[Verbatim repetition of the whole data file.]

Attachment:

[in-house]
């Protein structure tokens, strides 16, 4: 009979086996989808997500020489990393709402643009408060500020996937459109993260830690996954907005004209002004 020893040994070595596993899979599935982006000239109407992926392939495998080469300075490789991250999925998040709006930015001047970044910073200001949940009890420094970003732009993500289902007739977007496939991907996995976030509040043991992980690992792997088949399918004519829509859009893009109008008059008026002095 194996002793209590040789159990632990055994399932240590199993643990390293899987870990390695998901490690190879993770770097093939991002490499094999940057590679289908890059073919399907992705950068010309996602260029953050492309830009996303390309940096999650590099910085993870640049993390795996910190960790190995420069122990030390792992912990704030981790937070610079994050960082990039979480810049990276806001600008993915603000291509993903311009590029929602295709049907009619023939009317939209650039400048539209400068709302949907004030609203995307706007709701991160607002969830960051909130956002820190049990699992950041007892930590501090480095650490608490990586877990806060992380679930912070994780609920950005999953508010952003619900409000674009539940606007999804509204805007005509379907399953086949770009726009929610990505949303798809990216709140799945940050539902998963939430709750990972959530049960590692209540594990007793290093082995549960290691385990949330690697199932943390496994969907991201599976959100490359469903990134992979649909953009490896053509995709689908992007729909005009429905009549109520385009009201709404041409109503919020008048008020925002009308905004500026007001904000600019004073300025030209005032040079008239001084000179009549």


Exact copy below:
[in-house]
């Protein structure tokens, strides 16, 4: 009979086996989808997500020489990393709402643009408060500020996937459109993260830690996954907005004209002004 020893040994070595596993899979599935982006000239109407992926392939495998080469300075490789991250999925998040709006930015001047970044910073200001949940009890420094970003732009993500289902007739977007496939991907996995976030509040043991992980690992792997088949399918004519829509859009893009109008008059008026002095 194996002793209590040789159990632990055994399932240590199993643990390293899987870990390695998901490690190879993770770097093939991002490499094999940057590679289908890059073919399907992705950068010309996602260029953050492309830009996303390309940096999650590099910085993870640049993390795996910190960790190995420069122990030390792992912990704030981790937070610079994050960082990039979480810049990276806001600008993915603000291509993903311009590029929602295709049907009619023939009317939209650039400048539209400068709302949907004030609203995307706007709701991160607002969830960051909130956002820190049990699992950041007892930590501090480095650490608490990586877990806060992380679930912070994780609920950005999953508010952003619900409000674009539940606007999804509204805007005509379907399953086949770009726009929610990505949303798809990216709140799945940050539902998963939430709750990972959530049960590692209540594990007793290093082995549960290691385990949330690697199932943390496994969907991201599976959100490359469903990134992979649909953009490896053509995709689908992007729909005009429905009549109520385009009201709404041409109503919020008048008020925002009308905004500026007001904000600019004073300025030209005032040079008239001084000179009549």